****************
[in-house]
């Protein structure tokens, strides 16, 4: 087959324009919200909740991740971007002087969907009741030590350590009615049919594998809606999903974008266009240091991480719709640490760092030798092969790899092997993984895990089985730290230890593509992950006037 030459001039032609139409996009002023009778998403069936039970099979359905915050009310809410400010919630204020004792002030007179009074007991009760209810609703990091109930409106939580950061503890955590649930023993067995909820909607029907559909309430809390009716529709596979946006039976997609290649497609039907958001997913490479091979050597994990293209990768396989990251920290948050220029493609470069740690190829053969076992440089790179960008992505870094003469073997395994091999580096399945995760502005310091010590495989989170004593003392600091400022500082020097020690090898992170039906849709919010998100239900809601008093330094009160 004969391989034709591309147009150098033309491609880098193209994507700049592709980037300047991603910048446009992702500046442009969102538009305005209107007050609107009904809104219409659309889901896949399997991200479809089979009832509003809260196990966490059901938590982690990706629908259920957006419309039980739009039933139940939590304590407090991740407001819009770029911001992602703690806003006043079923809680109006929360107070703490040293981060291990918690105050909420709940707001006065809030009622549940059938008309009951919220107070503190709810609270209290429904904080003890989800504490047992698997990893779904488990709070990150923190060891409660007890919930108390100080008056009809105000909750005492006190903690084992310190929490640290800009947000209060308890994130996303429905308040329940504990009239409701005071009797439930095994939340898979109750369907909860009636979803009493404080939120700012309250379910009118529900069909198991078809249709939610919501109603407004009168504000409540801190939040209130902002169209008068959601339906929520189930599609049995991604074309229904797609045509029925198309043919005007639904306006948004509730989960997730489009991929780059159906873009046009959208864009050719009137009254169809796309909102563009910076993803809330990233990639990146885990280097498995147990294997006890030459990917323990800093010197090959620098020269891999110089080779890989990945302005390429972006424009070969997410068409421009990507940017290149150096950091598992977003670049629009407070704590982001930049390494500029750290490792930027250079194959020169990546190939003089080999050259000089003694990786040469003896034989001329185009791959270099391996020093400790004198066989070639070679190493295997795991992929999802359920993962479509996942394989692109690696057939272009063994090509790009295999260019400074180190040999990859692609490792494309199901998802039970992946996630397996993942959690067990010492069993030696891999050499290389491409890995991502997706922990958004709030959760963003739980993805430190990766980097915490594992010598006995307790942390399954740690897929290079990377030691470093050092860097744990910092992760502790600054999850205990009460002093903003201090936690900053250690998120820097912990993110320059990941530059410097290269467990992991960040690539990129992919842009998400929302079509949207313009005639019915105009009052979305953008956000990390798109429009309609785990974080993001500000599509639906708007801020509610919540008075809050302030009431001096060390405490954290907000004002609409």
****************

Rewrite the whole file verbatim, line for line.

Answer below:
[in-house]
């Protein structure tokens, strides 16, 4: 087959324009919200909740991740971007002087969907009741030590350590009615049919594998809606999903974008266009240091991480719709640490760092030798092969790899092997993984895990089985730290230890593509992950006037 030459001039032609139409996009002023009778998403069936039970099979359905915050009310809410400010919630204020004792002030007179009074007991009760209810609703990091109930409106939580950061503890955590649930023993067995909820909607029907559909309430809390009716529709596979946006039976997609290649497609039907958001997913490479091979050597994990293209990768396989990251920290948050220029493609470069740690190829053969076992440089790179960008992505870094003469073997395994091999580096399945995760502005310091010590495989989170004593003392600091400022500082020097020690090898992170039906849709919010998100239900809601008093330094009160 004969391989034709591309147009150098033309491609880098193209994507700049592709980037300047991603910048446009992702500046442009969102538009305005209107007050609107009904809104219409659309889901896949399997991200479809089979009832509003809260196990966490059901938590982690990706629908259920957006419309039980739009039933139940939590304590407090991740407001819009770029911001992602703690806003006043079923809680109006929360107070703490040293981060291990918690105050909420709940707001006065809030009622549940059938008309009951919220107070503190709810609270209290429904904080003890989800504490047992698997990893779904488990709070990150923190060891409660007890919930108390100080008056009809105000909750005492006190903690084992310190929490640290800009947000209060308890994130996303429905308040329940504990009239409701005071009797439930095994939340898979109750369907909860009636979803009493404080939120700012309250379910009118529900069909198991078809249709939610919501109603407004009168504000409540801190939040209130902002169209008068959601339906929520189930599609049995991604074309229904797609045509029925198309043919005007639904306006948004509730989960997730489009991929780059159906873009046009959208864009050719009137009254169809796309909102563009910076993803809330990233990639990146885990280097498995147990294997006890030459990917323990800093010197090959620098020269891999110089080779890989990945302005390429972006424009070969997410068409421009990507940017290149150096950091598992977003670049629009407070704590982001930049390494500029750290490792930027250079194959020169990546190939003089080999050259000089003694990786040469003896034989001329185009791959270099391996020093400790004198066989070639070679190493295997795991992929999802359920993962479509996942394989692109690696057939272009063994090509790009295999260019400074180190040999990859692609490792494309199901998802039970992946996630397996993942959690067990010492069993030696891999050499290389491409890995991502997706922990958004709030959760963003739980993805430190990766980097915490594992010598006995307790942390399954740690897929290079990377030691470093050092860097744990910092992760502790600054999850205990009460002093903003201090936690900053250690998120820097912990993110320059990941530059410097290269467990992991960040690539990129992919842009998400929302079509949207313009005639019915105009009052979305953008956000990390798109429009309609785990974080993001500000599509639906708007801020509610919540008075809050302030009431001096060390405490954290907000004002609409």